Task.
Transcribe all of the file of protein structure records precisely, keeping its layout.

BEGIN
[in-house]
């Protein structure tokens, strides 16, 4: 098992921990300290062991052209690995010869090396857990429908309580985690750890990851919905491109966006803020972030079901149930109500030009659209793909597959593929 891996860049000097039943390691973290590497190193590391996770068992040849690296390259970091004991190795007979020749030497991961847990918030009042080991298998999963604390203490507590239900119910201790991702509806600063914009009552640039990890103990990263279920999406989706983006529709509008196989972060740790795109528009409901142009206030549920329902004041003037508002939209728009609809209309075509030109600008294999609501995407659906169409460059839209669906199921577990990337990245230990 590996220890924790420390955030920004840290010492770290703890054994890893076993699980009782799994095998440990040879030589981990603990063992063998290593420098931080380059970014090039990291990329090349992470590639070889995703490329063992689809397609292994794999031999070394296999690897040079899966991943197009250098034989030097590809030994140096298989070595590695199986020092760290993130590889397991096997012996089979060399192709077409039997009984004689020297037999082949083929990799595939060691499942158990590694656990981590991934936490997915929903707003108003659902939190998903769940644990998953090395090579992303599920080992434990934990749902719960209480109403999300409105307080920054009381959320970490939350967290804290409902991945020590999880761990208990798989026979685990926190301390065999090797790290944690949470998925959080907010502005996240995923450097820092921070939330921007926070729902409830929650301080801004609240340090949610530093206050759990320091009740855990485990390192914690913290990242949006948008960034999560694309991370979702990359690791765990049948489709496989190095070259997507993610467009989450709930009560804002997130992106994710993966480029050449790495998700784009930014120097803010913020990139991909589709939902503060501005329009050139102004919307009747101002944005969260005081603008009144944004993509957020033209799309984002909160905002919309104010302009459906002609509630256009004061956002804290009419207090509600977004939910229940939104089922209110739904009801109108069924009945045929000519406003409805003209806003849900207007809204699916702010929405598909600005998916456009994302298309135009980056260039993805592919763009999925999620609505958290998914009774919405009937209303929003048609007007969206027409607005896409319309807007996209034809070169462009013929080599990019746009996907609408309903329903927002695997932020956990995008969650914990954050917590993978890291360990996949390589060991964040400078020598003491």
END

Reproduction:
[in-house]
């Protein structure tokens, strides 16, 4: 098992921990300290062991052209690995010869090396857990429908309580985690750890990851919905491109966006803020972030079901149930109500030009659209793909597959593929 891996860049000097039943390691973290590497190193590391996770068992040849690296390259970091004991190795007979020749030497991961847990918030009042080991298998999963604390203490507590239900119910201790991702509806600063914009009552640039990890103990990263279920999406989706983006529709509008196989972060740790795109528009409901142009206030549920329902004041003037508002939209728009609809209309075509030109600008294999609501995407659906169409460059839209669906199921577990990337990245230990 590996220890924790420390955030920004840290010492770290703890054994890893076993699980009782799994095998440990040879030589981990603990063992063998290593420098931080380059970014090039990291990329090349992470590639070889995703490329063992689809397609292994794999031999070394296999690897040079899966991943197009250098034989030097590809030994140096298989070595590695199986020092760290993130590889397991096997012996089979060399192709077409039997009984004689020297037999082949083929990799595939060691499942158990590694656990981590991934936490997915929903707003108003659902939190998903769940644990998953090395090579992303599920080992434990934990749902719960209480109403999300409105307080920054009381959320970490939350967290804290409902991945020590999880761990208990798989026979685990926190301390065999090797790290944690949470998925959080907010502005996240995923450097820092921070939330921007926070729902409830929650301080801004609240340090949610530093206050759990320091009740855990485990390192914690913290990242949006948008960034999560694309991370979702990359690791765990049948489709496989190095070259997507993610467009989450709930009560804002997130992106994710993966480029050449790495998700784009930014120097803010913020990139991909589709939902503060501005329009050139102004919307009747101002944005969260005081603008009144944004993509957020033209799309984002909160905002919309104010302009459906002609509630256009004061956002804290009419207090509600977004939910229940939104089922209110739904009801109108069924009945045929000519406003409805003209806003849900207007809204699916702010929405598909600005998916456009994302298309135009980056260039993805592919763009999925999620609505958290998914009774919405009937209303929003048609007007969206027409607005896409319309807007996209034809070169462009013929080599990019746009996907609408309903329903927002695997932020956990995008969650914990954050917590993978890291360990996949390589060991964040400078020598003491």